About a week ago Kelley and I both experienced a loss of a family member. Kelley's grandmother passed away Friday June 13th and my Uncle Tony took his leave of this Earth on Tuesday June 10th.
The thing is, we get so goddamned caught up doing the things that we have to do, the things that we are used to doing, that we scarcely can get ourselves to stop and do the things that we want to do. The things that we should do. Like spending time with family. Traveling. Playing catch in the yard. Enjoying life. And the people that matter most to us in this life.
My Uncle Tony was no Saint. He probably did things that none of us would have been proud to talk about. He willfully lived on the streets more than once in his life. He resisted the notion of putting down roots, and it could be speculated on endlessly what motivated him to live the hard life that he lived. Maybe he was running from something. Maybe he was afraid to fail, so he never stayed in one place, doing one thing, long enough to fail. Or maybe he just liked to stay moving. Maybe he was one of the last free spirits. The last hippie.
But my Uncle wasn't only a vagabond. He was also a musician. He was the finest musician I have ever known, personally. And though he never made his mark on the music world in the grand sense, perhaps it was enough for him to just strum with his brother and friends. And he never gave up on doing the thing that he loved just because it never brought him riches and fame.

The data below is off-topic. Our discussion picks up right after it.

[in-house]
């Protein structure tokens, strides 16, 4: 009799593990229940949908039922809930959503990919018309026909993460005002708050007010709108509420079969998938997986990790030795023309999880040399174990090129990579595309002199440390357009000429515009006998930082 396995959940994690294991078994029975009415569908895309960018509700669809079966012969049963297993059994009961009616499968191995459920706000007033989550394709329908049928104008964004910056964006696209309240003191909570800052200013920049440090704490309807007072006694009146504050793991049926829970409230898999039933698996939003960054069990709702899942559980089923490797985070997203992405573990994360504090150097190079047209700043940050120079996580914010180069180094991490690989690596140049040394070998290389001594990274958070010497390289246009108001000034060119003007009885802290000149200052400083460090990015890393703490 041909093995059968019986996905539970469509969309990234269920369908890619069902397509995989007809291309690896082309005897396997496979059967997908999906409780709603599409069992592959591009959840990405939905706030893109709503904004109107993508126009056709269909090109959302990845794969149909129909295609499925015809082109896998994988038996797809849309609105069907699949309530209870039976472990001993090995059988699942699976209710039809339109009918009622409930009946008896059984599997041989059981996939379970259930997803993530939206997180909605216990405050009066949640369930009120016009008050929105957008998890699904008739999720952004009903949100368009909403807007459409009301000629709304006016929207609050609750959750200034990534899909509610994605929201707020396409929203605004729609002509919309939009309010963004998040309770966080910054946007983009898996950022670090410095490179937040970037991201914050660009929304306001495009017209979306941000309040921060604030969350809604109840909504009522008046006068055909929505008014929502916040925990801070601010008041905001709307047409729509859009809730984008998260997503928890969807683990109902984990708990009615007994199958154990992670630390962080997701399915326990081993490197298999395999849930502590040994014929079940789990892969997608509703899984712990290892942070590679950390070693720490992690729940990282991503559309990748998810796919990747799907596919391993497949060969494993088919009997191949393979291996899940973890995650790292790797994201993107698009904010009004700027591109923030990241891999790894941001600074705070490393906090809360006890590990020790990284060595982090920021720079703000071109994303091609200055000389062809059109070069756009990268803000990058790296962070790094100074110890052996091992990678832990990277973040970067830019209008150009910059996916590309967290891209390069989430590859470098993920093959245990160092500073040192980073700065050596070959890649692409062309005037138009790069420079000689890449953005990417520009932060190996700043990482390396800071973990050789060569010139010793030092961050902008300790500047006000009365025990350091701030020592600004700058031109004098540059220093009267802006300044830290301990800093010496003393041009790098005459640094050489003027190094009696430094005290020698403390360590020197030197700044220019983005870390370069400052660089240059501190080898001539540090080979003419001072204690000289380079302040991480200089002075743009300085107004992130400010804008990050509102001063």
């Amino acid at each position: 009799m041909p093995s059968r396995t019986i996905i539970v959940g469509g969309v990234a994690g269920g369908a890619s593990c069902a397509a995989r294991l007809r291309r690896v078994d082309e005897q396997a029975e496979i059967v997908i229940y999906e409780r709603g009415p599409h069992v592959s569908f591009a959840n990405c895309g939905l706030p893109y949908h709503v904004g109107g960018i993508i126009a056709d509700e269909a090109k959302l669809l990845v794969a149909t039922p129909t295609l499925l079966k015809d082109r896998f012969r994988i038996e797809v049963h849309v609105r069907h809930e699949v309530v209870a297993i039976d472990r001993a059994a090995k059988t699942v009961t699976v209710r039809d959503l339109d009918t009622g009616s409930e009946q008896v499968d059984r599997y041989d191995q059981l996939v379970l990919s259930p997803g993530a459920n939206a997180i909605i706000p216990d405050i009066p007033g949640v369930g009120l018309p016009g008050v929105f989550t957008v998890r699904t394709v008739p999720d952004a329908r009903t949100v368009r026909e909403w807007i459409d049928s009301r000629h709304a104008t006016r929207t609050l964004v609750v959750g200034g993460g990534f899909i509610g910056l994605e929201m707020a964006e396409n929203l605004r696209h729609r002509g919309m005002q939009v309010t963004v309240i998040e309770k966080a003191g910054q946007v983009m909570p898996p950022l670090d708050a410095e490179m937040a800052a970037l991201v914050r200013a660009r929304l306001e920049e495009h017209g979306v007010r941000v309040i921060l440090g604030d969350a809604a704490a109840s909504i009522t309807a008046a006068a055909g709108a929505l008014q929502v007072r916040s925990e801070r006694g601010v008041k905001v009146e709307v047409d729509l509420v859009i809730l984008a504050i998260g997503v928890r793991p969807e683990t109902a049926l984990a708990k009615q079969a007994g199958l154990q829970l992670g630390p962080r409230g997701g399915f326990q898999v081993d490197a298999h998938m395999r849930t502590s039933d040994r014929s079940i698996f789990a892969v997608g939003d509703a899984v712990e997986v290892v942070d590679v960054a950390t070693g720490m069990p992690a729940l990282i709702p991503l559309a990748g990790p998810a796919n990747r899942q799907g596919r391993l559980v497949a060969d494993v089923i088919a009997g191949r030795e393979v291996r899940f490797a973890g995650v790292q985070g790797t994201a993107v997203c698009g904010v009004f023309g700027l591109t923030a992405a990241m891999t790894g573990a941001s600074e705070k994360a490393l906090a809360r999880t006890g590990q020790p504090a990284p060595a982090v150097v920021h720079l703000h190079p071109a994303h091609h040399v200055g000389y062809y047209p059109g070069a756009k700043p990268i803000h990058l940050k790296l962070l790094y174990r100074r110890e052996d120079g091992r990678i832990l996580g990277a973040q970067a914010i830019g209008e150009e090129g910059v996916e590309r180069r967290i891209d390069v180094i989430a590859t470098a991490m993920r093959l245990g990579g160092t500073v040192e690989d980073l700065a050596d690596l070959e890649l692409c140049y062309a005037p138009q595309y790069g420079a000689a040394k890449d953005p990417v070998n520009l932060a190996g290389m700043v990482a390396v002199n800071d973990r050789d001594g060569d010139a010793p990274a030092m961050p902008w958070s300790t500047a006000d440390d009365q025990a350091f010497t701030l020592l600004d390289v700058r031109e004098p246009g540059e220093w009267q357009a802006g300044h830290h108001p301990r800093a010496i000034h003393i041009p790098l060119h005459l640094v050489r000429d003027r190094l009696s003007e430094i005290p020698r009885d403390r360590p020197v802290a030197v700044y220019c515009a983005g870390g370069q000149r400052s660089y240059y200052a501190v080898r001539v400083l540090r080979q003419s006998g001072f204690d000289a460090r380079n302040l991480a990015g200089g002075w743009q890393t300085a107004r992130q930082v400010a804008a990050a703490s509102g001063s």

He gave his close family sleepless nights worrying about him, and that isn't a tasty banana, no matter how you peel it. But he lived his life the way he wanted to. He stopped to smell the roses, maybe too many times, but at least he smelled them.
Life is responsibility. But life is also laughter and tears and sweat and toils and grins and heartache. It's drunken conversations with a friend on a tailgate at night in the middle of nowhere. Life is the granddaddy of all Christmas gifts. And yet we watch it pass us by with indifference. In fact, we encourage it to pass as quickly as possible, in hopes that the weekend will get here sooner. And then we curse the same swiftness of time when Sunday rolls around and another day of working starts to peak its ugly head around the corner.
We say things like, "One of these days...". But then the next day comes, and then the next, and nothing changes. We say, "One of these days..." so often, and for so long, that nobody really believes that that day will ever come. In fact, what we're really saying is that nothing is very important until the idea of losing the thing is staring you in the face.
Grandmas and Grandpas and Uncles and Aunts and Cousins and Brothers and Sisters come and go, live and die, with the passage of every day. And there is nothing new to that concept. But, though we may all die alone, none of us truly have to live alone.
It hurts when someone leaves us forever. But maybe the last thing my Uncle did for me, was to teach me to stop letting the days pass me by without being with the people that I love.
His memorial service was held this past Saturday in Columbus, Texas. It was nice to see family from my Dad and Mom's side, but it was striking to bear witness to just how few of us are left. "One of these days..." has to stop being some elusive, unattainable date in the very distant future. It's time for "One of these days..." to start now.